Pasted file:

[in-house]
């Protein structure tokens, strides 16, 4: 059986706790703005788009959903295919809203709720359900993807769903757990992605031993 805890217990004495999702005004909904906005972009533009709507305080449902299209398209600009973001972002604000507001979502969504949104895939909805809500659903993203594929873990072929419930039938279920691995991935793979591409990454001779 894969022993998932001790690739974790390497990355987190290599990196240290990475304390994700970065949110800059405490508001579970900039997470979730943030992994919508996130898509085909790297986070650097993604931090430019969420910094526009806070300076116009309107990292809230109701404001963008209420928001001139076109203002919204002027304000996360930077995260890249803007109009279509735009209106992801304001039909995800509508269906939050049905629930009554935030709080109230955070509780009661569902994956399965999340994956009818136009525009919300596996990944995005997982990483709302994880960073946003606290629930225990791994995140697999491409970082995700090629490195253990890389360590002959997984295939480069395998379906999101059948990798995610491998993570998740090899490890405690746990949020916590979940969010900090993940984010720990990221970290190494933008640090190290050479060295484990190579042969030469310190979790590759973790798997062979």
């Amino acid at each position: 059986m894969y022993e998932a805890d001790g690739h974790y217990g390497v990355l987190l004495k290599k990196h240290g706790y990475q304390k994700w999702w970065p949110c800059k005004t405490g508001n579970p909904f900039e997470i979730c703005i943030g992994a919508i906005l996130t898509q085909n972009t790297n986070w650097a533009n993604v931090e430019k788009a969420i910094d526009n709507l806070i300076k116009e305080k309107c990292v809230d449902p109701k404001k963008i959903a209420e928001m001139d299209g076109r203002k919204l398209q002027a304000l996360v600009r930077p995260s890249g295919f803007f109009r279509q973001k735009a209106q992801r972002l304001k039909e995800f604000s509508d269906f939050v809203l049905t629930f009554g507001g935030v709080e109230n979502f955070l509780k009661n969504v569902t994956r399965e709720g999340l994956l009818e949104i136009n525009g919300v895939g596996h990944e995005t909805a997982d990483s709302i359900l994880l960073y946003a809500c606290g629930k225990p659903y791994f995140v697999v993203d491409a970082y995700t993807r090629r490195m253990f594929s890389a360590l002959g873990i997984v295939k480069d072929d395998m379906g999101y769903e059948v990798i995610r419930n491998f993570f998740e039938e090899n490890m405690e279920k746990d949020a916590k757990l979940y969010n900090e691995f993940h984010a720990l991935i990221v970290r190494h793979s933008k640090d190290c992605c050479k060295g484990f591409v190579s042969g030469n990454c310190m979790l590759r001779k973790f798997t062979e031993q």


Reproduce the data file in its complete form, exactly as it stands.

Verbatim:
[in-house]
């Protein structure tokens, strides 16, 4: 059986706790703005788009959903295919809203709720359900993807769903757990992605031993 805890217990004495999702005004909904906005972009533009709507305080449902299209398209600009973001972002604000507001979502969504949104895939909805809500659903993203594929873990072929419930039938279920691995991935793979591409990454001779 894969022993998932001790690739974790390497990355987190290599990196240290990475304390994700970065949110800059405490508001579970900039997470979730943030992994919508996130898509085909790297986070650097993604931090430019969420910094526009806070300076116009309107990292809230109701404001963008209420928001001139076109203002919204002027304000996360930077995260890249803007109009279509735009209106992801304001039909995800509508269906939050049905629930009554935030709080109230955070509780009661569902994956399965999340994956009818136009525009919300596996990944995005997982990483709302994880960073946003606290629930225990791994995140697999491409970082995700090629490195253990890389360590002959997984295939480069395998379906999101059948990798995610491998993570998740090899490890405690746990949020916590979940969010900090993940984010720990990221970290190494933008640090190290050479060295484990190579042969030469310190979790590759973790798997062979």
């Amino acid at each position: 059986m894969y022993e998932a805890d001790g690739h974790y217990g390497v990355l987190l004495k290599k990196h240290g706790y990475q304390k994700w999702w970065p949110c800059k005004t405490g508001n579970p909904f900039e997470i979730c703005i943030g992994a919508i906005l996130t898509q085909n972009t790297n986070w650097a533009n993604v931090e430019k788009a969420i910094d526009n709507l806070i300076k116009e305080k309107c990292v809230d449902p109701k404001k963008i959903a209420e928001m001139d299209g076109r203002k919204l398209q002027a304000l996360v600009r930077p995260s890249g295919f803007f109009r279509q973001k735009a209106q992801r972002l304001k039909e995800f604000s509508d269906f939050v809203l049905t629930f009554g507001g935030v709080e109230n979502f955070l509780k009661n969504v569902t994956r399965e709720g999340l994956l009818e949104i136009n525009g919300v895939g596996h990944e995005t909805a997982d990483s709302i359900l994880l960073y946003a809500c606290g629930k225990p659903y791994f995140v697999v993203d491409a970082y995700t993807r090629r490195m253990f594929s890389a360590l002959g873990i997984v295939k480069d072929d395998m379906g999101y769903e059948v990798i995610r419930n491998f993570f998740e039938e090899n490890m405690e279920k746990d949020a916590k757990l979940y969010n900090e691995f993940h984010a720990l991935i990221v970290r190494h793979s933008k640090d190290c992605c050479k060295g484990f591409v190579s042969g030469n990454c310190m979790l590759r001779k973790f798997t062979e031993q």